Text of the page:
A New Model to Compute the Information Content of Concepts from Taxonomic Knowledge

A New Model to Compute the Information Content of Concepts from Taxonomic Knowledge

David Sánchez (Universitat Rovira i Virgili, Spain) and Montserrat Batet (Universitat Rovira i Virgili, Spain)
Copyright: © 2012 |Pages: 17
DOI: 10.4018/jswis.2012040102
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The Information Content (IC) of a concept quantifies the amount of information it provides when appearing in a context. In the past, IC used to be computed as a function of concept appearance probabilities in corpora, but corpora-dependency and data sparseness hampered results. Recently, some other authors tried to overcome previous approaches, estimating IC from the knowledge modeled in an ontology. In this paper, the authors develop this idea, by proposing a new model to compute the IC of a concept exploiting the taxonomic knowledge modeled in an ontology. In comparison with related works, their proposal aims to better capture semantic evidences found in the ontology. To test the authors’ approach, they have applied it to well-known semantic similarity measures, which were evaluated using standard benchmarks. Results show that the use of the authors’ model produces, in most cases, more accurate similarity estimations than related works.
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The growth of the so-called Information Society has produced an enormous amount of textual electronic information. Contrary to numerical data, which can be directly managed by means of mathematical operators, the coherent interpretation of textual data is challenging. Since textual resources consist of words or noun phrases, which refer to concepts that represent their meanings, tools and techniques are needed to enable a semantic interpretation of textual terms.

Within the area of semantics, Information Theory has played an important role. Many authors (Jiang & Conrath, 1997; Lin, 1998; Pirrò, 2009; Resnik, 1995; Sánchez & Batet, 2011; Sánchez, Batet, Valls, & Gibert, 2010) have relied on the notion of Information Content (IC) of term conceptualizations to quantify term semantics. Since the IC of a concept states the amount of information provided by the associated term, it provides a numerical measure that enables quantitative comparisons of terms, according to their underlying semantics. The assessment of semantic similarity is one of the most interesting applications: it quantifies the taxonomic resemblance between compared terms (e.g., wrestling and boxing are similar because both represent concepts that are specializations of contact sports). Since semantic similarity is a fundamental principle by which humans organize objects, it has been extensively used in the past in a variety of natural language applications such as automatic spelling error detection and correction (Budanitsky & Hirst, 2001), word-sense disambiguation (Patwardhan, Banerjee, & Pedersen, 2003), question answering (Tapeh & Rahgozar, 2008) or synonym detection (Lin, 1998). In the field of knowledge management, assessment of semantic similarity has aided in tasks such as information extraction (Sánchez & Isern, 2011; Sánchez, Isern, & Millán, 2011), thesauri generation (Curran, 2002; Hwang & Kim, 2009), knowledge integration (Shakya, Takeda, & Wuwongse, 2009), information retrieval (Fanizzi, d’Amato, & Esposito, 2009; Hliaoutakis, Varelas, Voutsakis, Petrakis, & Milios, 2006) or ontology learning (Ramezani, 2011; Sánchez, 2010). Practical applications, such as privacy-preservation of textual data (Martínez, Sánchez, & Valls, 2012; Martínez, Sánchez, Valls, & Batet, 2012), can also be found.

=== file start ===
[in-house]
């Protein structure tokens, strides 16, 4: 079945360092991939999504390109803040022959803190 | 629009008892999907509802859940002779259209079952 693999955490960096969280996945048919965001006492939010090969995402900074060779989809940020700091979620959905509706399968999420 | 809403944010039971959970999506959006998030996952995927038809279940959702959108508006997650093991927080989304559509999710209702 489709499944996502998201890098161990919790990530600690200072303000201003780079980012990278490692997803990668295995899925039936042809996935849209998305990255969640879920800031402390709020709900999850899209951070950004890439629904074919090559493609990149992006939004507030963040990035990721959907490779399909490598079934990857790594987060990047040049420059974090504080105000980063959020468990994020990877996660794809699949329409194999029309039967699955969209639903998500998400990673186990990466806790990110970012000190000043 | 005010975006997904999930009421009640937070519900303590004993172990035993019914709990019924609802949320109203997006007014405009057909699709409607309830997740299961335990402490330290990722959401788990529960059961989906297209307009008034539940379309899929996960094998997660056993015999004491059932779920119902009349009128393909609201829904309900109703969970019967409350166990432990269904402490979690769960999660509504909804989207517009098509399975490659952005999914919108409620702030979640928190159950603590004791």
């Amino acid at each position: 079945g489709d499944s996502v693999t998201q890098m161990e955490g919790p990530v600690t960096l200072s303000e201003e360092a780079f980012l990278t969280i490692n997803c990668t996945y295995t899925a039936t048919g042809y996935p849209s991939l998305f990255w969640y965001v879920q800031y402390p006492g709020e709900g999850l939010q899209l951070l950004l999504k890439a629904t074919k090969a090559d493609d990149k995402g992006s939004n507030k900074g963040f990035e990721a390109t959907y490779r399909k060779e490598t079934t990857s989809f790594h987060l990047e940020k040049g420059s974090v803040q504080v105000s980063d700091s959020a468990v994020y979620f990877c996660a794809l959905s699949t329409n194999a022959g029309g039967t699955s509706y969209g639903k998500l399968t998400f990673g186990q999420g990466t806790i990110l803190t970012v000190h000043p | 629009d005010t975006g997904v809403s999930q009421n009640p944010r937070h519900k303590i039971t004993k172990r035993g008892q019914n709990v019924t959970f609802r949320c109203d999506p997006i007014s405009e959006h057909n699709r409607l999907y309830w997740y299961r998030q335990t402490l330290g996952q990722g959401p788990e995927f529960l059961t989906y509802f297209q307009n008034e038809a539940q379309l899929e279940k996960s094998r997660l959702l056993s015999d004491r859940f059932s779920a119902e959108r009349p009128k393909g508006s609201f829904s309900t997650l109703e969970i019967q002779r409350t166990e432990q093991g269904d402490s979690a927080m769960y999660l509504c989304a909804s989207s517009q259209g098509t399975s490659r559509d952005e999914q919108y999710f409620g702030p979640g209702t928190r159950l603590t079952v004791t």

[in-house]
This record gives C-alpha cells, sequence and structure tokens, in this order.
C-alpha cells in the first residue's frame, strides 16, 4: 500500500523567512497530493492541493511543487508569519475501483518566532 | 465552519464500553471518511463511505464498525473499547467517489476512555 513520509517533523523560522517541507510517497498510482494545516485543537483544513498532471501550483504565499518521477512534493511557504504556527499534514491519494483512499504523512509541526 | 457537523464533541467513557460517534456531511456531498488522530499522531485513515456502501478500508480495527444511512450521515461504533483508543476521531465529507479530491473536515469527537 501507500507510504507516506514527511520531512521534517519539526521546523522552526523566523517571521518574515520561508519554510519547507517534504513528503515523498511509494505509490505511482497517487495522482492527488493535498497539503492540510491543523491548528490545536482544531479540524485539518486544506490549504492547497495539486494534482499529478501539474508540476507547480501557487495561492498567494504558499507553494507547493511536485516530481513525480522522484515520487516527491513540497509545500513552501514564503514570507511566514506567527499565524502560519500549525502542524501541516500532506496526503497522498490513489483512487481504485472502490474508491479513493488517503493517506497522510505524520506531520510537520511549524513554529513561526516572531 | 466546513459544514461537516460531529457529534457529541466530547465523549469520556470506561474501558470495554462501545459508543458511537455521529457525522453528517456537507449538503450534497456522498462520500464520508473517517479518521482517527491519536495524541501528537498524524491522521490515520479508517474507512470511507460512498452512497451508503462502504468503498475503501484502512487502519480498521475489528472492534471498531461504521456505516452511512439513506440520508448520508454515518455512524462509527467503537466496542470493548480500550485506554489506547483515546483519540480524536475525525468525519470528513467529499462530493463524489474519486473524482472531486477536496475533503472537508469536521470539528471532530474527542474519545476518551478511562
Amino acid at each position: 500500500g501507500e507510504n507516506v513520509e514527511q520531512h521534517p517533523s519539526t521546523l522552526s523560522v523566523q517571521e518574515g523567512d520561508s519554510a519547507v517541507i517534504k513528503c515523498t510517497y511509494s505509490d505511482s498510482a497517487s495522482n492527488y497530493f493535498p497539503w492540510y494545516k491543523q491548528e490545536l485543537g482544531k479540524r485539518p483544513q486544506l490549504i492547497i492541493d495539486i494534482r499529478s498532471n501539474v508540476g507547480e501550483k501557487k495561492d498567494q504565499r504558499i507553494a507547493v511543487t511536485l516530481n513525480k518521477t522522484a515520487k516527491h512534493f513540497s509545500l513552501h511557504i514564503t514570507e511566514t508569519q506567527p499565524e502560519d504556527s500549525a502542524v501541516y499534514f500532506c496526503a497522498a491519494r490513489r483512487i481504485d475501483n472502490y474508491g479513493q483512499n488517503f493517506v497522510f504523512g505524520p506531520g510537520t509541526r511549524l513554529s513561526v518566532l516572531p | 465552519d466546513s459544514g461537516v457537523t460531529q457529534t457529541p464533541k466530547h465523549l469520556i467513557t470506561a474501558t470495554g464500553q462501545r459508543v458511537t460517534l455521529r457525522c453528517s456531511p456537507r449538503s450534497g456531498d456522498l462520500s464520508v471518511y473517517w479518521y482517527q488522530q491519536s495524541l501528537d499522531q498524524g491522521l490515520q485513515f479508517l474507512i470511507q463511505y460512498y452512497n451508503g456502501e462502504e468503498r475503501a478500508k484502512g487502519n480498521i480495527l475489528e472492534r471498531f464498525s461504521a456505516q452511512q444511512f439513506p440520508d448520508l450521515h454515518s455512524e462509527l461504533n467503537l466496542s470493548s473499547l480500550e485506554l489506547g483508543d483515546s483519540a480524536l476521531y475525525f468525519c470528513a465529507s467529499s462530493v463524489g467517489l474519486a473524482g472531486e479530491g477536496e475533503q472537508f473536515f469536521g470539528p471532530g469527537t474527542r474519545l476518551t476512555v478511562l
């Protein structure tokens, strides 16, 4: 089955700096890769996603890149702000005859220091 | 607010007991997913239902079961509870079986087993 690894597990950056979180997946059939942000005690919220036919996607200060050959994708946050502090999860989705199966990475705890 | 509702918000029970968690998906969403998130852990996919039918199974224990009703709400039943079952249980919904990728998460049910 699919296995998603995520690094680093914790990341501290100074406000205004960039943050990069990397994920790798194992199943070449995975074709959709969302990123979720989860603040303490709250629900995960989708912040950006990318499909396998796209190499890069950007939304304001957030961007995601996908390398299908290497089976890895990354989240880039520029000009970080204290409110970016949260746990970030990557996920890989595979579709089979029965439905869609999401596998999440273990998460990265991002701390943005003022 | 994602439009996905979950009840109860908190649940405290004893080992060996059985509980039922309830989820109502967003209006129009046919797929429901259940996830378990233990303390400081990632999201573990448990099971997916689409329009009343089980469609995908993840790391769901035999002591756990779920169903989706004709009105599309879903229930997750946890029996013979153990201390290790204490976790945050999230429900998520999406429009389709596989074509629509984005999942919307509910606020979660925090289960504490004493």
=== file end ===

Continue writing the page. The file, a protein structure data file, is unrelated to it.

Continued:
From the variety of similarity paradigms available in the literature, IC-based measures are some of the most accurate and commonly used ones (Formica, 2008; Jiang & Conrath, 1997; Li, Bandar, & McLean, 2003; Resnik, 1995). These calculate the degree of resemblance between terms, as a function of the amount shared and non-shared information (i.e., IC) of their conceptualizations. Hence, a proper estimation of IC of concepts corresponding to the compared terms is crucial to enable accurate similarity assessments.

In the past, authors used to base the IC calculus on concept appearance probabilities in textual corpora (Resnik, 1995). Corpora-dependency introduced a series of problems such as data sparseness, when limited corpora was available, or scalability issues, due to the need of manual pre-processing of text (Sánchez et al., 2010). To overcome these issues, several authors have proposed to base the IC calculus on the knowledge modeled in an ontology (Sánchez, Batet, & Isern, 2011; Seco, Veale, & Hayes, 2004; Zhou, Wang, & Gu, 2008). In these works, the knowledge structure that ontologies provide have been exploited to estimate the degree of generality/concreteness of concept and, hence, to quantify their IC.

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